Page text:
With the news yesterday that Florida is putting the kibosh on a Democratic-primary revote, the state has solidified its reputation as the place where votes go to die. A statement from Florida's Democratic chairwoman, Karen Thurman, read, "We researched every potential alternative process — from caucuses to county conventions to mail-in elections — but no plan could come anywhere close to being viable in Florida." Meanwhile, Michigan Democrats are also trying to make some kind of revote possible, but the logistics are complicated and the candidates themselves are dubious. Hillary Clinton would like to seat the delegates from the original vote even though Barack Obama wasn't even on the ballot. And Obama doesn't need the risk of losing Michigan while actually on the ballot or the few extra delegates he could gain from winning. Pundits — dissect!
• Mark Halperin writes that the Obama campaign, with time on its side, has "cleverly slow-walked" the issue of revotes in the two states. Clinton's only hope now is that the party's credential committee rules in her favor and decides to seat some or all of the delegates, though even the Clinton campaign finds it unlikely. [Time]
• John Nichols thinks that in a close race for the title of most destructive party leader, Thurman has pulled ahead of DNC chairman Howard Dean. Because she was unwilling to consider a straightforward primary revote, she's to blame if the failure to seat Florida's delegates tears the party apart. [Campaign Matters/Nation]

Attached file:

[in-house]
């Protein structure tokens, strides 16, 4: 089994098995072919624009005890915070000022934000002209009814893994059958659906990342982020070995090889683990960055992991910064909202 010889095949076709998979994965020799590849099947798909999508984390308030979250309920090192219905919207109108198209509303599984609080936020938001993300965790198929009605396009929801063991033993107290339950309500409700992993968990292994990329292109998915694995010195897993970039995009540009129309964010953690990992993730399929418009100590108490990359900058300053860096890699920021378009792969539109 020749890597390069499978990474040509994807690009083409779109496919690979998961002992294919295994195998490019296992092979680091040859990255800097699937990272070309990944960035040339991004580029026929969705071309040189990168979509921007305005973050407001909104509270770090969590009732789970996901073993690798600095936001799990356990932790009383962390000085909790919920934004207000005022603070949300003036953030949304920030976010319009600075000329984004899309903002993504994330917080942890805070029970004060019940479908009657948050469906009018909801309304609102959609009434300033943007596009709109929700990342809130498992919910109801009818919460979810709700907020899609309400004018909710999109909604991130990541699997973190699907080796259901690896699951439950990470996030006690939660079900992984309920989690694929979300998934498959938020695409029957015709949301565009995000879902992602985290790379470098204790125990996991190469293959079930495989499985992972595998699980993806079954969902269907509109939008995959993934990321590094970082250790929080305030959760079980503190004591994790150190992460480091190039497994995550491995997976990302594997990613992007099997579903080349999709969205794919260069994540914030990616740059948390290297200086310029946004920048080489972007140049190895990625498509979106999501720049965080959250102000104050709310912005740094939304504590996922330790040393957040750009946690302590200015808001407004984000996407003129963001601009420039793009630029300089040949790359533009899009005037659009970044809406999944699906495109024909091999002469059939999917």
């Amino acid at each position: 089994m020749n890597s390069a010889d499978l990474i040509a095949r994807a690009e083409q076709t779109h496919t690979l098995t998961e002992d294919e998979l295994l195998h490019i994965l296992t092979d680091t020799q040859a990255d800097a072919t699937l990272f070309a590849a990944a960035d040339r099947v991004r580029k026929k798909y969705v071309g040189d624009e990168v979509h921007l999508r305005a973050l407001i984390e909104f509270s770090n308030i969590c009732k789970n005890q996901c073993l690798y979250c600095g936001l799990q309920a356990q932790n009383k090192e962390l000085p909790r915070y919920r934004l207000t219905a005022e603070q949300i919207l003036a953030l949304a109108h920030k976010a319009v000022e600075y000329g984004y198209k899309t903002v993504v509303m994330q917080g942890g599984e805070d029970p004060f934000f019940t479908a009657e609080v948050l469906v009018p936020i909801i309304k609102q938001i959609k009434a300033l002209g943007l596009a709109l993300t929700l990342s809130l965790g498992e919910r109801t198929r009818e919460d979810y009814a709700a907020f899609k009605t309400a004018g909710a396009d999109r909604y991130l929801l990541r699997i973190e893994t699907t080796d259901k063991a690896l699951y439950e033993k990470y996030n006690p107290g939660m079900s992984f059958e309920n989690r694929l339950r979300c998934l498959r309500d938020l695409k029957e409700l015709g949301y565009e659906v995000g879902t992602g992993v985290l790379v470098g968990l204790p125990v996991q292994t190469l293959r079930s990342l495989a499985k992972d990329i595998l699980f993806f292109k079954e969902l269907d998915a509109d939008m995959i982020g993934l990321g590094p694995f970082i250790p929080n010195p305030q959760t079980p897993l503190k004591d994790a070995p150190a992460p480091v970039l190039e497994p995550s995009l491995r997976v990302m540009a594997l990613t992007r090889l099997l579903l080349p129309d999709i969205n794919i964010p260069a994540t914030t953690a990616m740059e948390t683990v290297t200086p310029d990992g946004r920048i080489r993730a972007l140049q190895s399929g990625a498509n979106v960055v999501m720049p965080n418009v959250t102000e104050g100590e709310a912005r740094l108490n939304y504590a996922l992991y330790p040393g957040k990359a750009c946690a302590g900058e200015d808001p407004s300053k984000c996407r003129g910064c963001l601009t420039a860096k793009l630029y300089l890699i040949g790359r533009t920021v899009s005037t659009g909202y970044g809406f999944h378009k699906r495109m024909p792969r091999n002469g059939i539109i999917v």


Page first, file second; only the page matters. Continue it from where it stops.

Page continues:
• Jonathan Martin reminds us of the fun Republicans will have pushing the "Bush v. Gore buttons." [Politico]
• Matt Littman reports that some Clinton fund-raising bigwigs are going to threaten to withhold potential donations to the DNC unless Dean seats Florida's delegates. Littman implores Dean, for the sake of the rules, to stay strong. [HuffPo]
• Mark Ambinder looks at a big hurdle in the legislation for a Michigan revote: It wouldn't allow those who voted in the Republican primary to vote. This is a problem because about 32 percent of Republican primary voters were Democrats and Independents, who Ambinder speculates were Obama supporters since he wasn't even on the original Democratic ballot. Since the Obama campaign has to sign off on any revote plan, Ambinder says, this clause could be dealbreaker. [Atlantic]
• Ben Smith finds yet another problem in Michigan: For the legislation to take effect immediately it would have to pass in the State Senate with a supermajority. This is unlikely because the Republicans, who don't want to spend money on a revote for Democrats, are in control of the Senate, while skeptical Obama supporters might not support a revote either. [Politico]
• Megan McArdle says the dual reports out of Michigan and Florida are a serious blow to Clinton, though as a silver lining, she thinks a compromise could be reached wherein the superdelegates from those states are seated at the convention. [Atlantic]
• Rick Hasen looks at the legal and practical obstacles to revotes in either Florida or Michigan. He concludes a 50-50 delegate split might be the best solution, while hoping for strong leadership from unbiased party leaders to make something happen. [HuffPo]
• John Dickerson wonders whether the Democrats were tricked by Karl Rove or the Devil into creating a primary process with so many chances for voters to feel slighted — Florida and Michigan being only one example. [Slate] —Dan Amira
For a complete guide to presidential candidates Hillary Clinton, Barack Obama, and John McCain — from First Love to Most Embarrassing Gaffe — read the 2008 Electopedia.